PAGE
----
MAIN RESULTS: We obtained 107 clinical study reports from the European Medicines Agency (EMA), GlaxoSmithKline and Roche. We accessed comments by the US Food and Drug Administration (FDA), EMA and Japanese regulator. We included 53 trials in Stage 1 (a judgement of appropriate study design) and 46 in Stage 2 (formal analysis), including 20 oseltamivir (9623 participants) and 26 zanamivir trials (14,628 participants). Inadequate reporting put most of the zanamivir studies and half of the oseltamivir studies at a high risk of selection bias. There were inadequate measures in place to protect 11 studies of oseltamivir from performance bias due to non-identical presentation of placebo. Attrition bias was high across the oseltamivir studies and there was also evidence of selective reporting for both the zanamivir and oseltamivir studies. The placebo interventions in both sets of trials may have contained active substances. Time to first symptom alleviation. For the treatment of adults, oseltamivir reduced the time to first alleviation of symptoms by 16.8 hours (95% confidence interval (CI) 8.4 to 25.1 hours, P < 0.0001). This represents a reduction in the time to first alleviation of symptoms from 7 to 6.3 days. There was no effect in asthmatic children, but in otherwise healthy children there was (reduction by a mean difference of 29 hours, 95% CI 12 to 47 hours, P = 0.001). Zanamivir reduced the time to first alleviation of symptoms in adults by 0.60 days (95% CI 0.39 to 0.81 days, P < 0.00001), equating to a reduction in the mean duration of symptoms from 6.6 to 6.0 days. The effect in children was not significant. In subgroup analysis we found no evidence of a difference in treatment effect for zanamivir on time to first alleviation of symptoms in adults in the influenza-infected and non-influenza-infected subgroups (P = 0.53). Hospitalisations. Treatment of adults with oseltamivir had no significant effect on hospitalisations: risk difference (RD) 0.15% (95% CI -0.78 to 0.91). There was also no significant effect in children or in prophylaxis. Zanamivir hospitalisation data were unreported. Serious influenza complications or those leading to study withdrawal. In adult treatment trials, oseltamivir did not significantly reduce those complications classified as serious or those which led to study withdrawal (RD 0.07%, 95% CI -0.78 to 0.44), nor in child treatment trials; neither did zanamivir in the treatment of adults or in prophylaxis. There were insufficient events to compare this outcome for oseltamivir in prophylaxis or zanamivir in the treatment of children. Pneumonia. Oseltamivir significantly reduced self reported, investigator-mediated, unverified pneumonia (RD 1.00%, 95% CI 0.22 to 1.49); number needed to treat to benefit (NNTB) = 100 (95% CI 67 to 451) in the treated population. The effect was not significant in the five trials that used a more detailed diagnostic form for pneumonia. There were no definitions of pneumonia (or other complications) in any trial. No oseltamivir treatment studies reported effects on radiologically confirmed pneumonia. There was no significant effect on unverified pneumonia in children. There was no significant effect of zanamivir on either self reported or radiologically confirmed pneumonia. In prophylaxis, zanamivir significantly reduced the risk of self reported, investigator-mediated, unverified pneumonia in adults (RD 0.32%, 95% CI 0.09 to 0.41); NNTB = 311 (95% CI 244 to 1086), but not oseltamivir. Bronchitis, sinusitis and otitis media. Zanamivir significantly reduced the risk of bronchitis in adult treatment trials (RD 1.80%, 95% CI 0.65 to 2.80); NNTB = 56 (36 to 155), but not oseltamivir. Neither NI significantly reduced the risk of otitis media and sinusitis in both adults and children. Harms of treatment. Oseltamivir in the treatment of adults increased the risk of nausea (RD 3.66%, 95% CI 0.90 to 7.39); number needed to treat to harm (NNTH) = 28 (95% CI 14 to 112) and vomiting (RD 4.56%, 95% CI 2.39 to 7.58); NNTH = 22 (14 to 42). The proportion of participants with four-fold increases in antibody titre was significantly lower in the treated group compared to the control group (RR 0.92, 95% CI 0.86 to 0.97, I(2) statistic = 0%) (5% absolute difference between arms). Oseltamivir significantly decreased the risk of diarrhoea (RD 2.33%, 95% CI 0.14 to 3.81); NNTB = 43 (95% CI 27 to 709) and cardiac events (RD 0.68%, 95% CI 0.04 to 1.0); NNTB = 148 (101 to 2509) compared to placebo during the on-treatment period. There was a dose-response effect on psychiatric events in the two oseltamivir "pivotal" treatment trials, WV15670 and WV15671, at 150 mg (standard dose) and 300 mg daily (high dose) (P = 0.038). In the treatment of children, oseltamivir induced vomiting (RD 5.34%, 95% CI 1.75 to 10.29); NNTH = 19 (95% CI 10 to 57). There was a significantly lower proportion of children on oseltamivir with a four-fold increase in antibodies (RR 0.90, 95% CI 0.80 to 1.00, I(2) = 0%). Prophylaxis. In prophylaxis trials, oseltamivir and zanamivir reduced the risk of symptomatic influenza in individuals (oseltamivir: RD 3.05% (95% CI 1.83 to 3.88); NNTB = 33 (26 to 55); zanamivir: RD 1.98% (95% CI 0.98 to 2.54); NNTB = 51 (40 to 103)) and in households (oseltamivir: RD 13.6% (95% CI 9.52 to 15.47); NNTB = 7 (6 to 11); zanamivir: RD 14.84% (95% CI 12.18 to 16.55); NNTB = 7 (7 to 9)). There was no significant effect on asymptomatic influenza (oseltamivir: RR 1.14 (95% CI 0.39 to 3.33); zanamivir: RR 0.97 (95% CI 0.76 to 1.24)). Non-influenza, influenza-like illness could not be assessed due to data not being fully reported. In oseltamivir prophylaxis studies, psychiatric adverse events were increased in the combined on- and off-treatment periods (RD 1.06%, 95% CI 0.07 to 2.76); NNTH = 94 (95% CI 36 to 1538) in the study treatment population. Oseltamivir increased the risk of headaches whilst on treatment (RD 3.15%, 95% CI 0.88 to 5.78); NNTH = 32 (95% CI 18 to 115), renal events whilst on treatment (RD 0.67%, 95% CI -2.93 to 0.01); NNTH = 150 (NNTH 35 to NNTB > 1000) and nausea whilst on treatment (RD 4.15%, 95% CI 0.86 to 9.51); NNTH = 25 (95% CI 11 to 116).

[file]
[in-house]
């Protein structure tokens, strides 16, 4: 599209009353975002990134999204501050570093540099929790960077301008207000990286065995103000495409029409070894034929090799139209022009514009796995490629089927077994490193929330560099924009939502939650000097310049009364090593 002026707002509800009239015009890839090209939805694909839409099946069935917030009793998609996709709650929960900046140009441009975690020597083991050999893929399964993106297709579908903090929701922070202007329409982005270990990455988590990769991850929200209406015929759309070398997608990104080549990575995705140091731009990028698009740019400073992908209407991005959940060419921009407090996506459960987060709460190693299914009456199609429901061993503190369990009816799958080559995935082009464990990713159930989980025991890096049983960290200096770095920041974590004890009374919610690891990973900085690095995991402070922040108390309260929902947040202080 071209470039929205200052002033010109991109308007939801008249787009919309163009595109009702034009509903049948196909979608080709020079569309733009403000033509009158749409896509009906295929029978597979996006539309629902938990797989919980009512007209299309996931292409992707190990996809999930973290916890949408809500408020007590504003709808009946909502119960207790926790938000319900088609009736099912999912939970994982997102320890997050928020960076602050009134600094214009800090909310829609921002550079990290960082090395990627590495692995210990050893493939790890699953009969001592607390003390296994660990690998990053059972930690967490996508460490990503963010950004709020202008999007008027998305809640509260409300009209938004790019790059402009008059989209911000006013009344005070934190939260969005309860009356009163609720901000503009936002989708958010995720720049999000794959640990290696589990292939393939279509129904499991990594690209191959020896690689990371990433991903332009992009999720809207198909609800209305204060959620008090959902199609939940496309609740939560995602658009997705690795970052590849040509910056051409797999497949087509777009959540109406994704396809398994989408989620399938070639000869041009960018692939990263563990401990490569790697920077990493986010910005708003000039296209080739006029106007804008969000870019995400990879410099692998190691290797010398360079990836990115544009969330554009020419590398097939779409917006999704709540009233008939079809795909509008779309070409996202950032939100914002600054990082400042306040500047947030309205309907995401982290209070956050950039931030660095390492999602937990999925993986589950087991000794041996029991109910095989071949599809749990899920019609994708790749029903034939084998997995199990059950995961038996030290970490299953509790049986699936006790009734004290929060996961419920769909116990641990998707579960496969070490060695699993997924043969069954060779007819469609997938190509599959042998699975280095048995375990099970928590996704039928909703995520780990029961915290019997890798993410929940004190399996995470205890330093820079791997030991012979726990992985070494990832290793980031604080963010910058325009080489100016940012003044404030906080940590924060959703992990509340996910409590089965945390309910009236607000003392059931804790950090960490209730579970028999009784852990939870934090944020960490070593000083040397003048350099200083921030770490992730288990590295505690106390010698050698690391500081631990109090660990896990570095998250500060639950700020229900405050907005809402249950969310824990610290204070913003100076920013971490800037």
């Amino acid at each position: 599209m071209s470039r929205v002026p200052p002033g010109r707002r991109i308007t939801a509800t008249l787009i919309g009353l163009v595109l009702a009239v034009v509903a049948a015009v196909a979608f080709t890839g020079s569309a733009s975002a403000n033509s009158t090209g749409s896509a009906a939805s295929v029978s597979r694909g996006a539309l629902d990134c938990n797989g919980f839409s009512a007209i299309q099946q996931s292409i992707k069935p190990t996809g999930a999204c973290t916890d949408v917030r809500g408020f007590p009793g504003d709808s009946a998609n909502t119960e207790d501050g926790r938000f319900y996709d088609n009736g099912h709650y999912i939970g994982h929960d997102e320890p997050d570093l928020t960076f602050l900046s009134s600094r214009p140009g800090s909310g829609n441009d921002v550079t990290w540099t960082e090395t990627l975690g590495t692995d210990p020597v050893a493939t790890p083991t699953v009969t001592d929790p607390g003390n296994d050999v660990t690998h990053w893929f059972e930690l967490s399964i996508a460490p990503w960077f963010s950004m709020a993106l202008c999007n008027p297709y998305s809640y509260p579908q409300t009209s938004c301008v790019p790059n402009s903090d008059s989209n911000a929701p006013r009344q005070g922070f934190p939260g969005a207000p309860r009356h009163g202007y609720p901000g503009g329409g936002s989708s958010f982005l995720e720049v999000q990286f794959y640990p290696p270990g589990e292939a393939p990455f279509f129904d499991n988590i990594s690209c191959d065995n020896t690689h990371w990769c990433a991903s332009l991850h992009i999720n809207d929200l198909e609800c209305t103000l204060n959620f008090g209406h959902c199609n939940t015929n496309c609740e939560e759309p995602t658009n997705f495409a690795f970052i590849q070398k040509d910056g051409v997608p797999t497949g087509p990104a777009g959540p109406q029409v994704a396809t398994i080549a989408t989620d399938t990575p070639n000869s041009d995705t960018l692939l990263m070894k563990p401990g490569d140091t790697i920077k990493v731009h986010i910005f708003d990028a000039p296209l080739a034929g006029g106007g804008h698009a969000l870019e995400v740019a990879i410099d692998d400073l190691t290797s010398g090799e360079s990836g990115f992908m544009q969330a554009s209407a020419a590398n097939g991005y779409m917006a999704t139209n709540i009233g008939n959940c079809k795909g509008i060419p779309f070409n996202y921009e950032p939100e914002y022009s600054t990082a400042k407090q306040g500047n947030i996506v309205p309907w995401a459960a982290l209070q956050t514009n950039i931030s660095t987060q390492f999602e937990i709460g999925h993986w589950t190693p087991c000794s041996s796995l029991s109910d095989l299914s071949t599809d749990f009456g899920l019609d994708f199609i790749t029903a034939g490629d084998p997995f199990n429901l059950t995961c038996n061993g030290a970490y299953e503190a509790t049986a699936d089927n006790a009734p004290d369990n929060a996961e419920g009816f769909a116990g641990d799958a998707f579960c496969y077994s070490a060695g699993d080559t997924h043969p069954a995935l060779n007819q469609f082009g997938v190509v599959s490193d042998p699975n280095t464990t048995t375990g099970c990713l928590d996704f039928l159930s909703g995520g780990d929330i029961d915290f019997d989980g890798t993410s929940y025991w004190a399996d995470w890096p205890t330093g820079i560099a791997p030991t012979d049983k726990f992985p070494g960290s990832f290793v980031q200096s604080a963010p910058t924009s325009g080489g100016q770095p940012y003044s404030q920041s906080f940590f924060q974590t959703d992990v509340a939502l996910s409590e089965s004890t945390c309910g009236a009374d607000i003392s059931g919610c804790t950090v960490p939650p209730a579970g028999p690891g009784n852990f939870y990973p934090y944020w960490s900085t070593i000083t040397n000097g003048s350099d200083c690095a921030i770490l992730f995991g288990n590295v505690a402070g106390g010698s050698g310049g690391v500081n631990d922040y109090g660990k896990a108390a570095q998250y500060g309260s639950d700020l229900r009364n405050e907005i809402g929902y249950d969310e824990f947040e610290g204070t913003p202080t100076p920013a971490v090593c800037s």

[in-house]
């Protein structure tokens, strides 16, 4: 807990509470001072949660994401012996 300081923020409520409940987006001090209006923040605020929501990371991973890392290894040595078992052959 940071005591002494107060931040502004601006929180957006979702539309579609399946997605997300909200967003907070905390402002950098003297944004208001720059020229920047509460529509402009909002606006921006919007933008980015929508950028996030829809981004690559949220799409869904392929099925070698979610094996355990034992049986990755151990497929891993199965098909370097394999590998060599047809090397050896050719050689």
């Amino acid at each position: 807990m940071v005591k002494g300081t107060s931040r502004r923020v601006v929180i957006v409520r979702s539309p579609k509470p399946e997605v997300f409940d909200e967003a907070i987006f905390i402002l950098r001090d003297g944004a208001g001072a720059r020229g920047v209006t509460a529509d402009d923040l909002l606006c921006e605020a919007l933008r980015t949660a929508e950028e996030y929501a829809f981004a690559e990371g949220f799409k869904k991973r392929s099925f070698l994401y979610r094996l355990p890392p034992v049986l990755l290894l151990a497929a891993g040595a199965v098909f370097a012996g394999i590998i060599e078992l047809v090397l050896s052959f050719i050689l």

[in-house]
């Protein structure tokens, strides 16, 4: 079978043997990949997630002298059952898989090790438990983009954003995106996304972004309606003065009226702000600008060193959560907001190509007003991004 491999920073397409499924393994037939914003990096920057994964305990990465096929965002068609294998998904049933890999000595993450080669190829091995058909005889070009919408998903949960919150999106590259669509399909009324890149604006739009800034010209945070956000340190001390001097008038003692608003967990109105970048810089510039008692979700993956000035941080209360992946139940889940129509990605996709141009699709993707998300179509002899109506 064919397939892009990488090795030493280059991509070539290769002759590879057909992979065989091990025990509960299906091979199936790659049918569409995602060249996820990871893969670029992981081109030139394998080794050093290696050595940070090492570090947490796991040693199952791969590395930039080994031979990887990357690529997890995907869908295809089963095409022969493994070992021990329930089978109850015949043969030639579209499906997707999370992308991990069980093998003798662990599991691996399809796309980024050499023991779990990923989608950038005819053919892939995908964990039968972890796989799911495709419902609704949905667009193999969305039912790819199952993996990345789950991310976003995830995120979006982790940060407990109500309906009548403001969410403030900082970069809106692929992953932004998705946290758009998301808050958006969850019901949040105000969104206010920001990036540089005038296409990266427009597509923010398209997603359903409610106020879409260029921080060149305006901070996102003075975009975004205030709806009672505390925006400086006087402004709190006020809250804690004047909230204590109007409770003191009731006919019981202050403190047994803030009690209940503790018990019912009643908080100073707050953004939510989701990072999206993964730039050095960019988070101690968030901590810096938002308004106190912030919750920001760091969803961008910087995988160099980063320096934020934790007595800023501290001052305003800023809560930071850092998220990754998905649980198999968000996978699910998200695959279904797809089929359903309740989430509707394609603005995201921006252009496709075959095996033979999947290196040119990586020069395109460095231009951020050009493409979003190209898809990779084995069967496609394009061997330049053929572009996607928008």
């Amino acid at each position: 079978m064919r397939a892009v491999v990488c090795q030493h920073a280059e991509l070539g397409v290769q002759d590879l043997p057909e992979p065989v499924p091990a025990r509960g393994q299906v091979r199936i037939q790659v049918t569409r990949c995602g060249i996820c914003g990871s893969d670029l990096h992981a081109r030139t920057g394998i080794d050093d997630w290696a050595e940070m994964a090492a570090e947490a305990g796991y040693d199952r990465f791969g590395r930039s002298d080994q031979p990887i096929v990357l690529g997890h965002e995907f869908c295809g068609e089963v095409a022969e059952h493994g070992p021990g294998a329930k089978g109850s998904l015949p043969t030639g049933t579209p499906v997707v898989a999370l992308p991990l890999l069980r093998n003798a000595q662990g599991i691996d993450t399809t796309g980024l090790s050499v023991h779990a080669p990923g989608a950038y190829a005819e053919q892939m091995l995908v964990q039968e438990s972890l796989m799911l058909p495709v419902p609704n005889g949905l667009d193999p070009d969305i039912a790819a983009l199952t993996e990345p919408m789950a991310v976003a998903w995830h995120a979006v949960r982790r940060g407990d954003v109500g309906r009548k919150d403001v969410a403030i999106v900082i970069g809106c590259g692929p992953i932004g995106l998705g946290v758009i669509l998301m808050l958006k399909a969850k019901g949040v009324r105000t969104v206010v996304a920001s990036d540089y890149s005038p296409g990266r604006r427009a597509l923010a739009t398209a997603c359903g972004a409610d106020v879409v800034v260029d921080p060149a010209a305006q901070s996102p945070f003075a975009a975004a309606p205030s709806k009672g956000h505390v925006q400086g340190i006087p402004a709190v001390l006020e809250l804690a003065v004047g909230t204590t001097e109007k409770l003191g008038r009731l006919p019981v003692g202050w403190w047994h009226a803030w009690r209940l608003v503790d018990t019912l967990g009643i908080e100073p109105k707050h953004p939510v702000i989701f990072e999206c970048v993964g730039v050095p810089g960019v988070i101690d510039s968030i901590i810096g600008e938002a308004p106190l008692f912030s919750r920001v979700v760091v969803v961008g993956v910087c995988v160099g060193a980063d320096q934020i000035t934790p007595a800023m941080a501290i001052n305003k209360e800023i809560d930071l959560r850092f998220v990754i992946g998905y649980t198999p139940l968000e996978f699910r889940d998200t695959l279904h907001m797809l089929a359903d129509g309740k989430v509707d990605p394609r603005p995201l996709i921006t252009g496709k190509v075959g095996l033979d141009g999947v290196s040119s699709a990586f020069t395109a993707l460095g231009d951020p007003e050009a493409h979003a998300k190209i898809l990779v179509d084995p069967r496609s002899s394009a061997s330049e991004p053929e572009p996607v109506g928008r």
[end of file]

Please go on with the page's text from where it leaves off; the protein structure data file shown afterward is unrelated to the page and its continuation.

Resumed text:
AUTHORS' CONCLUSIONS: Oseltamivir and zanamivir have small, non-specific effects on reducing the time to alleviation of influenza symptoms in adults, but not in asthmatic children. Using either drug as prophylaxis reduces the risk of developing symptomatic influenza. Treatment trials with oseltamivir or zanamivir do not settle the question of whether the complications of influenza (such as pneumonia) are reduced, because of a lack of diagnostic definitions. The use of oseltamivir increases the risk of adverse effects, such as nausea, vomiting, psychiatric effects and renal events in adults and vomiting in children. The lower bioavailability may explain the lower toxicity of zanamivir compared to oseltamivir. The balance between benefits and harms should be considered when making decisions about use of both NIs for either the prophylaxis or treatment of influenza. The influenza virus-specific mechanism of action proposed by the producers does not fit the clinical evidence.